With the progress of research, much progress has been made in the understanding of the regulation of IL-17. At first, research showed that production of IL-17 is dependent on IL-23. Later, other scientists found that STAT3 and NF-κB signaling pathways are necessary for this IL-23-mediated IL-17 production. Consistent with this finding, another researcher showed that another molecule, SOCS3, plays a major role in IL-17 production. In the absence of SOCS3, IL-23-induced STAT3 phosphorylation is enhanced, and phosphorylated STAT3 binds to the promotor regions of both IL-17A and IL-17F increasing their gene activity. In contrast, some scientists believe IL-17 induction is independent of IL-23. Several labs have identified ways to induce IL-17 production both in vitro and in vivo by distinct cytokines, called TGF-β and IL-6, without the need for IL-23. Despite the fact that IL-23 is not required for IL-17 expression in this situation, IL-23 may play a role in promoting survival and/or proliferation of the IL-17 producing T cells.

Numerous immune regulatory functions have been reported for the IL-17 family of cytokines, presumably due to their induction of many immune signaling molecules. The most notable role of IL-17 is its involvement in inducing and mediating proinflammatory responses. IL-17 is commonly associated with allergic responses. It can induce the production of many other cytokines (such as IL-6, G-CSF, GM-CSF, IL-1β, TGF-β, TNF-α), chemokines (including IL-8, GRO-α, and MCP-1), and prostaglandins (e.g., PGE2) from many cell types (fibroblasts, endothelial cells, epithelial cells, keratinocytes, and macrophages). IL-17 acts with IL-22 (produced by T helper 17 cells) to induce expression of antimicrobial peptide by keratinocytes.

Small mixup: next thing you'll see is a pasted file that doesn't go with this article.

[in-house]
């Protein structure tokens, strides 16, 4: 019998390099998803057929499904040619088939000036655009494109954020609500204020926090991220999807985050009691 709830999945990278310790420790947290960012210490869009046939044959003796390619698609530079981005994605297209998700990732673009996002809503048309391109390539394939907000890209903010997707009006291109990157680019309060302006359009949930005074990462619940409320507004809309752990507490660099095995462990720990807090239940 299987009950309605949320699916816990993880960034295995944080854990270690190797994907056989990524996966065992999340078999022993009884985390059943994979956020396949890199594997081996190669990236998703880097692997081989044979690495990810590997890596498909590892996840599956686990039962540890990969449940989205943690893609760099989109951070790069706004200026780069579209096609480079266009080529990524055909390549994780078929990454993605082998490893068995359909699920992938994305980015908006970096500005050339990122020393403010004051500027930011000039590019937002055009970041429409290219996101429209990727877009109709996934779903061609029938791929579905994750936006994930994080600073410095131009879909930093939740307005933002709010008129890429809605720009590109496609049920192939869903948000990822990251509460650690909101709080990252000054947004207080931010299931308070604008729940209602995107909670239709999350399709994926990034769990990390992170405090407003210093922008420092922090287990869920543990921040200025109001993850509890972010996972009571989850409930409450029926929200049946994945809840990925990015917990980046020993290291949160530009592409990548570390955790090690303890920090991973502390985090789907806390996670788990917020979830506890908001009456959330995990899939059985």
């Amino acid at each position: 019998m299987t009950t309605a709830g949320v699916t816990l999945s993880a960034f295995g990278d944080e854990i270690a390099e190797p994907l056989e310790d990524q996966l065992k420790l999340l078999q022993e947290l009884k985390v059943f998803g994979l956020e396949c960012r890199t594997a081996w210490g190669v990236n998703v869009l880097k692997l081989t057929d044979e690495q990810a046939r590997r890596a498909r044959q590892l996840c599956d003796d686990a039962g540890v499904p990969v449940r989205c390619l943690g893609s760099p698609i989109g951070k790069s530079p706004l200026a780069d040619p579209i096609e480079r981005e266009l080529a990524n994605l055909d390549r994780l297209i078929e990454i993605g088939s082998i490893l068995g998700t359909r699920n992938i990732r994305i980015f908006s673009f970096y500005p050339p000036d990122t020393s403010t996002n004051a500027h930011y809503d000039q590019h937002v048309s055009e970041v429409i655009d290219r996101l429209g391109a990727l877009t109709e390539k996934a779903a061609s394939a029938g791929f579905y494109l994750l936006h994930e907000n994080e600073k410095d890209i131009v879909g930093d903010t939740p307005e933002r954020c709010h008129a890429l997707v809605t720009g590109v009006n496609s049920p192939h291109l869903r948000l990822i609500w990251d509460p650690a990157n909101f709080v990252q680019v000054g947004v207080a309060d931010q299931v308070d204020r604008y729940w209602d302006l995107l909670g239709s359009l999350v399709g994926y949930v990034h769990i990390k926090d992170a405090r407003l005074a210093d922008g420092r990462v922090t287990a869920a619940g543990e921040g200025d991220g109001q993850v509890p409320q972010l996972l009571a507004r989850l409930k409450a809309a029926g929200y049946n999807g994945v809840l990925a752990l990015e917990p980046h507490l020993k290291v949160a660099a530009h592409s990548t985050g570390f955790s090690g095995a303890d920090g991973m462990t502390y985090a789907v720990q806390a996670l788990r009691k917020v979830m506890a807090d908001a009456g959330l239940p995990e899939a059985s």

The release of cytokines causes many functions, such as airway remodeling, a characteristic of IL-17 responses. The increased expression of chemokines attracts other cells including neutrophils but not eosinophils. IL-17 function is also very important to a subset of CD4+ T-Cells called T helper 17 (Th17) cells. As a consequence of these roles, the IL-17 family has been linked to many immune/autoimmune related diseases including rheumatoid arthritis, asthma, lupus, allograft rejection, anti-tumour immunity and recently psoriasis and multiple sclerosis.

Clinical significance

IL-17 has been strongly associated with pathology, especially in autoimmunity. The efficient IL-17-mediated recruitment of immune cells after bacterial invasion can equally contribute to the initiation of chronic inflammation and autoimmunity. However, IL-17 might not be essential to sustain chronic inflammation. After inflammation has been established, the role of IL-17 may be more limited when the tissues are highly susceptible to immune-cell recruitment. The removal of IL-17-producing lymphocytes and IL-17 protein neutralization with antibodies have had good therapeutic effects in some models, such as psoriasis and rheumatoid arthritis, but not in autoimmune models of multiple sclerosis or inflammatory bowel disease.

IL-17 has a prominent role in rheumatoid arthritis, and high IL-17 expression is noted in the affected joints. The characteristic features of rheumatoid arthritis involve the erosion of cartilage and bone in the affected joints. The resulting joint inflammation leads to enhanced proliferation of synovial fibroblasts, which respond to IL-17 activation similarly to epithelial cells (chemokine, cytokine and MMP production). Main include: the recruitment of immune cells, especially macrophages and neutrophils; and the generation of ectopic GCs. Importantly, neutralizing IL-17 during chronic inflammation disrupts the self-sustaining feedback loop responsible for the recruitment and maintenance of IL-17-producing cells at sites of inflammation. Furthermore, the IL-17-mediated induction of RANKL and recruitment of phagocytic cells markedly increase pathology and result in near-irreversible bone damage. Although this response is highly pathological, it appears to be mediated by the physiological IL-17 program that is usually initiated by a pathogen encounter.